Thursday, 14 July 2011

Chinook Accident.

We Shall Never Know.

I well remember how easily airborne accidents in both military and civilian scenarios are more easily able to lay blame on an operating crew than any underlying causes. This terrible tragedy appears to be such a case. However, if we look hard at the evidence, I, as a long time aviator am unable to square the latest findings that completely exonerate the pilots. A good source of material is  here together with substantial references.
Question marks over the serviceability of the machine, crew fatigue and navigational issues, all combine to form a picture of  a sequence of events coming together rather than any single major factor. However I argue that in the prevailing weather conditions the speed and altitude of the aircraft were significant. Why a safe altitude was not sought baffles me. A pure aviation mantra is that if in doubt climb and was always a good one.
I guess we really shall never know but I have little faith in Dr Liam Fox's expertise to comment as he has. I suspect a greater desire to look noble and gracious in the public eye is more likely than hours in a simulator to grasp the nature of the conditions prevailing on that rainy, foggy day in Scotland. It is also another opportune moment to have a go at the top brass. In some cases they deserve it, not in this.


petem130 said...

The IT press has covered this accident many times. The prevailing view is that this was a software related fault. The fault was known prior to the accident.

As is the case with these things we will neve really know although there may be some people who know exactly what happened.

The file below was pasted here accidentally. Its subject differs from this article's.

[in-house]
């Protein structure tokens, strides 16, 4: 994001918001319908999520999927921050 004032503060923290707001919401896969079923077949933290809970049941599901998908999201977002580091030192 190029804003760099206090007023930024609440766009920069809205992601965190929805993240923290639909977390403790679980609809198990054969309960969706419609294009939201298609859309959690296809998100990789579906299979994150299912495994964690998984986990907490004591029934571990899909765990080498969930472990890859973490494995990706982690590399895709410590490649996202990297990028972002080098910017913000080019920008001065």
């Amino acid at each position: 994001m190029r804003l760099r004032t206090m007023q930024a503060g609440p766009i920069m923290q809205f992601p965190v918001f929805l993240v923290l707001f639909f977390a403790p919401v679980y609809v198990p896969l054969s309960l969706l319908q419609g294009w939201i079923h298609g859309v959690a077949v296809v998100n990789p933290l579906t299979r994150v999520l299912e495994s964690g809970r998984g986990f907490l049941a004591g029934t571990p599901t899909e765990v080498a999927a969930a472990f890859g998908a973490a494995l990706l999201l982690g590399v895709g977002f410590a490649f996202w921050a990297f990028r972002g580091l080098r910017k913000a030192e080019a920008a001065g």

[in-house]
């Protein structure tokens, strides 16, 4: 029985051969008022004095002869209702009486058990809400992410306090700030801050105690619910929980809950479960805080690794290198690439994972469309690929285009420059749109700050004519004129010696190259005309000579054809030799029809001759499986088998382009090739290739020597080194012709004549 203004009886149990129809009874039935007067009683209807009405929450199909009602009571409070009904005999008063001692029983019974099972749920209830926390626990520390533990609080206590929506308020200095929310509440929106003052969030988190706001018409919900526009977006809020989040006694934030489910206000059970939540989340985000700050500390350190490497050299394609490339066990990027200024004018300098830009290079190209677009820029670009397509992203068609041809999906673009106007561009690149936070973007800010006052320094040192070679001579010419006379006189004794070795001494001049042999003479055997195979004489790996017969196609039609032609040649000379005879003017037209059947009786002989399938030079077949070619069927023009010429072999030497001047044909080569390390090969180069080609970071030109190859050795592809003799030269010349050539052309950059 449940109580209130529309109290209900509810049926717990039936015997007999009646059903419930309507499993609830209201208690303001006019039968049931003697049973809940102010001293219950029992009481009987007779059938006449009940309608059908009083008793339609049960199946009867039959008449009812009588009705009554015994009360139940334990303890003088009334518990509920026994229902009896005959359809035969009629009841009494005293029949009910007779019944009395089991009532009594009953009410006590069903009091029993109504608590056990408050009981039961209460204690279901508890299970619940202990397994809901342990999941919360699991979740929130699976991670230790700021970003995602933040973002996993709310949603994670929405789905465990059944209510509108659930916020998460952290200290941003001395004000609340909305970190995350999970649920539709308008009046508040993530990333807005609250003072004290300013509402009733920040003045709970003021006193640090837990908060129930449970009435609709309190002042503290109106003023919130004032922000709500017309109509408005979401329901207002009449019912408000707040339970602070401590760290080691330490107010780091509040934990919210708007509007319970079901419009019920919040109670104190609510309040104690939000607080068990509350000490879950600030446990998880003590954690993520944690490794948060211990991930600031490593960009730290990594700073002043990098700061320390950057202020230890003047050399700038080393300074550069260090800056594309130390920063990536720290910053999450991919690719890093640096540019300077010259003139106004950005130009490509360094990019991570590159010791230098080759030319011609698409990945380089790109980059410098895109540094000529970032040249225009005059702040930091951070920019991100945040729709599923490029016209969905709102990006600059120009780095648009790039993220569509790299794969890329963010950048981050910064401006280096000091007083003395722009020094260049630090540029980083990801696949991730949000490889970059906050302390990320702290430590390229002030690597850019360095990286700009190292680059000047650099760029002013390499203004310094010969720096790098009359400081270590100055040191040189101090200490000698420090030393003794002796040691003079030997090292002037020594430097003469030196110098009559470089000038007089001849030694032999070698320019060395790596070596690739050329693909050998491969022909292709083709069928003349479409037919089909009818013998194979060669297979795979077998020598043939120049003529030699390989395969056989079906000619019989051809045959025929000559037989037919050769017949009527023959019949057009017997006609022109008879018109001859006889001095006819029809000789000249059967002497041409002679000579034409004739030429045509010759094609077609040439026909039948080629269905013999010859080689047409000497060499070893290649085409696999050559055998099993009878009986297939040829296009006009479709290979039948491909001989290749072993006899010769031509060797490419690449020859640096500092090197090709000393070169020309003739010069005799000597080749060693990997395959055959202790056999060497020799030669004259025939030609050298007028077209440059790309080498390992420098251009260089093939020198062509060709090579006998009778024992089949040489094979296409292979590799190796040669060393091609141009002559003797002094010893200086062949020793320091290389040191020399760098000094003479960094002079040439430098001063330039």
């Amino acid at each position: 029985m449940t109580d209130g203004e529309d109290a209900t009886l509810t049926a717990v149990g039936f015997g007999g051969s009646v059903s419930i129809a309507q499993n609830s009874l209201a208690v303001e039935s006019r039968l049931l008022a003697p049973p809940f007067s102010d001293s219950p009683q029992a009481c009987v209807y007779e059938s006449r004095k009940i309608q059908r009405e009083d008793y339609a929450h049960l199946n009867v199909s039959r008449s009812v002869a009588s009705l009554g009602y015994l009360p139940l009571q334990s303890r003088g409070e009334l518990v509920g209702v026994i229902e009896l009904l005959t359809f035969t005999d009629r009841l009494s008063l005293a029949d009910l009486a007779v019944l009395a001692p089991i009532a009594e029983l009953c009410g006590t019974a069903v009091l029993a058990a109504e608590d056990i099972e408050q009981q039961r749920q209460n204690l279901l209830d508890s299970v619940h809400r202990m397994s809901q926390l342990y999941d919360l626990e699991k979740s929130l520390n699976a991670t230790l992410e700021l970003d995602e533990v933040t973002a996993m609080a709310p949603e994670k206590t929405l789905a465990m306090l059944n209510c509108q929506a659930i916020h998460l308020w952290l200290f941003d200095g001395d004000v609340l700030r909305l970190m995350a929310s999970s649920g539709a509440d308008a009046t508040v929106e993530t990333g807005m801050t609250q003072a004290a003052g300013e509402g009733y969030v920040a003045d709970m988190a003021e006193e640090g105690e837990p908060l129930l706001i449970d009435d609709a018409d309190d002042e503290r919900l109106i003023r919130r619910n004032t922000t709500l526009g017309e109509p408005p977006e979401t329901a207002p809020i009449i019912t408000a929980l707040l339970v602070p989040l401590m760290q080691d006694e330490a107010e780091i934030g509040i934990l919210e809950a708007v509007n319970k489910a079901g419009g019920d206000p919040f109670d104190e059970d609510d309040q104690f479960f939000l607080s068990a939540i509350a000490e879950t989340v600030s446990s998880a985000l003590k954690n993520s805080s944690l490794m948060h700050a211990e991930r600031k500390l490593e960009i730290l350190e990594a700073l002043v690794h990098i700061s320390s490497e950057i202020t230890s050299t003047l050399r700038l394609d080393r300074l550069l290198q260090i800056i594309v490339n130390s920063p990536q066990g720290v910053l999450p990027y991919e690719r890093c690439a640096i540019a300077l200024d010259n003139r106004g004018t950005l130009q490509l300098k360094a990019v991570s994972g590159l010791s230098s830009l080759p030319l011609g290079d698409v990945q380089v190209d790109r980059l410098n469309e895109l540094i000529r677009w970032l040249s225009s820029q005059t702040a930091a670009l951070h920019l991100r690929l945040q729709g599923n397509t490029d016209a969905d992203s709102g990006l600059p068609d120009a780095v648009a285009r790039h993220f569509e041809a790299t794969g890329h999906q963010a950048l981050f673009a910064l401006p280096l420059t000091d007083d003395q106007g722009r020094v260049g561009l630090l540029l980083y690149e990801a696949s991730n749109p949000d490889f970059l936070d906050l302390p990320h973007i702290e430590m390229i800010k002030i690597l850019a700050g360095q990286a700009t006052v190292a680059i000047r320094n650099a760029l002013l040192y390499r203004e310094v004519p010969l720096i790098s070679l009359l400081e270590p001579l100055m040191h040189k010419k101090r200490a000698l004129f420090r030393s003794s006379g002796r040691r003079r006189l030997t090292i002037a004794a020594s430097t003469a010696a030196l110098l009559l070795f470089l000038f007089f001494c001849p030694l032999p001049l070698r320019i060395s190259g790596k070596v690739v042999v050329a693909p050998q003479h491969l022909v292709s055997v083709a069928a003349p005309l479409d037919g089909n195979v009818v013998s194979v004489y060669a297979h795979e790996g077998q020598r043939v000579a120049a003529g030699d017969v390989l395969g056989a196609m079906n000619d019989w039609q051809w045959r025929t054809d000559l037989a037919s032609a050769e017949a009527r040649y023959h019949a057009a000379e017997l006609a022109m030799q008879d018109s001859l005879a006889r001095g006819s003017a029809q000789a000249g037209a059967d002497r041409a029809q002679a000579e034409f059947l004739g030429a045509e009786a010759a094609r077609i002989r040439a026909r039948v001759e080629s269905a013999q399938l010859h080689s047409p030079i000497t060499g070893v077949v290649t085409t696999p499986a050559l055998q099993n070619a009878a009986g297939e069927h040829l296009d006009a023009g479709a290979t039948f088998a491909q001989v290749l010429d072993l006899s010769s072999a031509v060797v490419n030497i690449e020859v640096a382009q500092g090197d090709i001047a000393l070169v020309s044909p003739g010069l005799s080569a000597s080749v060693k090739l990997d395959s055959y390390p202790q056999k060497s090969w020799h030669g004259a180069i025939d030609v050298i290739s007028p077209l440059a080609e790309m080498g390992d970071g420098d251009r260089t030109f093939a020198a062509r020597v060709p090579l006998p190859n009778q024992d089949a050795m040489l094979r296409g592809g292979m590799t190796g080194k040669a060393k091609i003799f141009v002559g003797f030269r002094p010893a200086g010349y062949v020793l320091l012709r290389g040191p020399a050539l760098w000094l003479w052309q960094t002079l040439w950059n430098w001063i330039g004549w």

Blaming the pilots was an easy option. Nasty.

Brian said...

Air accidents are seldom the result of a single cause but the accumulation of several. If would appear that pilot fatigue, adverse weather and mechanical/avionics failure were possible causes. The main cause was the RAF's attititude to airworthiness which led to the Nimrod mid-air explosion. Just because brave men and women are prepared to risk their lives doesn't release their employers from ensuring the machines they fly are as airworthy as their civil counterparts.

Oldrightie said...

"The main cause was the RAF's attititude to airworthiness which led to the Nimrod mid-air explosion."
Indeed that same attitude prevails in all "commercial" thinking, Brian.
"Blaming the pilots was an easy option." To a certain extent, Petem but training and attitudes are part of the picture, surely.

Jo G said...

I have no technical knowledge but I have followed developments in this tragedy over the years. I thought the swiftness with which senior military figures laid all responsibility at the feet of two dead pilots was obscene. The Chinook had its own issues even then, and since, and these are well documented. I am very happy that, finally, the families of the deceased pilots have had their apology and seen the names of their loved ones cleared.

RMcGeddon said...

If you had watched last night's report on Newsnight Scotland you would be none the wiser as to the cause of the crash. It highlighted how poorly we are served in Scotland.
They showed a picture of 'the Chinook crew' which anyone who had a slight interest in defence matters would have known was actually the crew from the Nimrod crash in Afghanistan. Complete with the young Royal Marine in full No1 uniform who died on the Nimrod.
There was no expert to discuss matters. The link to Lord Gilbert still sullying the reputation of the pilots ( original report author) froze as he was in his stride in the House of Lords. Cue 'interview' with Malcolm Bruce who mysteriously sat in front of 'Big Ben' with the clock at 9.20pm We then jumped to the hackgate story and the clock jumped to 1120pm and then the link to the story froze again. It was dire and I think they should bin the show and give us the full English version which is slightly more informative.
With reference to the Chinook crash it looks like a nav computing error due to a software fault. Or engine surge problems. The rad alt was no good as it can't look ahead. There was no forward looking radar as far as I know so heading and height were essential. Especially with drifting fog where the mark one eyeball was useless.
Good news for the families but sad for the relatives who died not seeing justice finally done.